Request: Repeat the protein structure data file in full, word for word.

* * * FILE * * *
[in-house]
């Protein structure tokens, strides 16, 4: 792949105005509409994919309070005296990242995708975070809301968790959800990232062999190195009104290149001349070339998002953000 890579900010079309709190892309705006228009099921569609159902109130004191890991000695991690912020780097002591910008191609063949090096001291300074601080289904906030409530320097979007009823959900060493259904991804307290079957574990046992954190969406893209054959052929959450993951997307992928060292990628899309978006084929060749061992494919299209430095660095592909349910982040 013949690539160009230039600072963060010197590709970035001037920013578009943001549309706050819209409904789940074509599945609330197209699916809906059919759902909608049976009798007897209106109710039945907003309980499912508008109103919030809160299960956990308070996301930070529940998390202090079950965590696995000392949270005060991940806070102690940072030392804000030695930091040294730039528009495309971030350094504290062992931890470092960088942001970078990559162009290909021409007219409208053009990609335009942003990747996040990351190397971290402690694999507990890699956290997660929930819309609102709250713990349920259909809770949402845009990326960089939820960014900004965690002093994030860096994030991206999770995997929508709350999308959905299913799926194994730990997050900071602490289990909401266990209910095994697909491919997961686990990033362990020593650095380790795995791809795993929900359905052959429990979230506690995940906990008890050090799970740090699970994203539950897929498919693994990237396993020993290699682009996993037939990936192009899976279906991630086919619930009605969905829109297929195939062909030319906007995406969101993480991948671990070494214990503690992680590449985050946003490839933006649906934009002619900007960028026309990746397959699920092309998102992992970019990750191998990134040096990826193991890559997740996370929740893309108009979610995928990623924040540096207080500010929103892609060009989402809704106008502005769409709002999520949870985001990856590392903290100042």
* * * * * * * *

[in-house]
């Protein structure tokens, strides 16, 4: 792949105005509409994919309070005296990242995708975070809301968790959800990232062999190195009104290149001349070339998002953000 890579900010079309709190892309705006228009099921569609159902109130004191890991000695991690912020780097002591910008191609063949090096001291300074601080289904906030409530320097979007009823959900060493259904991804307290079957574990046992954190969406893209054959052929959450993951997307992928060292990628899309978006084929060749061992494919299209430095660095592909349910982040 013949690539160009230039600072963060010197590709970035001037920013578009943001549309706050819209409904789940074509599945609330197209699916809906059919759902909608049976009798007897209106109710039945907003309980499912508008109103919030809160299960956990308070996301930070529940998390202090079950965590696995000392949270005060991940806070102690940072030392804000030695930091040294730039528009495309971030350094504290062992931890470092960088942001970078990559162009290909021409007219409208053009990609335009942003990747996040990351190397971290402690694999507990890699956290997660929930819309609102709250713990349920259909809770949402845009990326960089939820960014900004965690002093994030860096994030991206999770995997929508709350999308959905299913799926194994730990997050900071602490289990909401266990209910095994697909491919997961686990990033362990020593650095380790795995791809795993929900359905052959429990979230506690995940906990008890050090799970740090699970994203539950897929498919693994990237396993020993290699682009996993037939990936192009899976279906991630086919619930009605969905829109297929195939062909030319906007995406969101993480991948671990070494214990503690992680590449985050946003490839933006649906934009002619900007960028026309990746397959699920092309998102992992970019990750191998990134040096990826193991890559997740996370929740893309108009979610995928990623924040540096207080500010929103892609060009989402809704106008502005769409709002999520949870985001990856590392903290100042």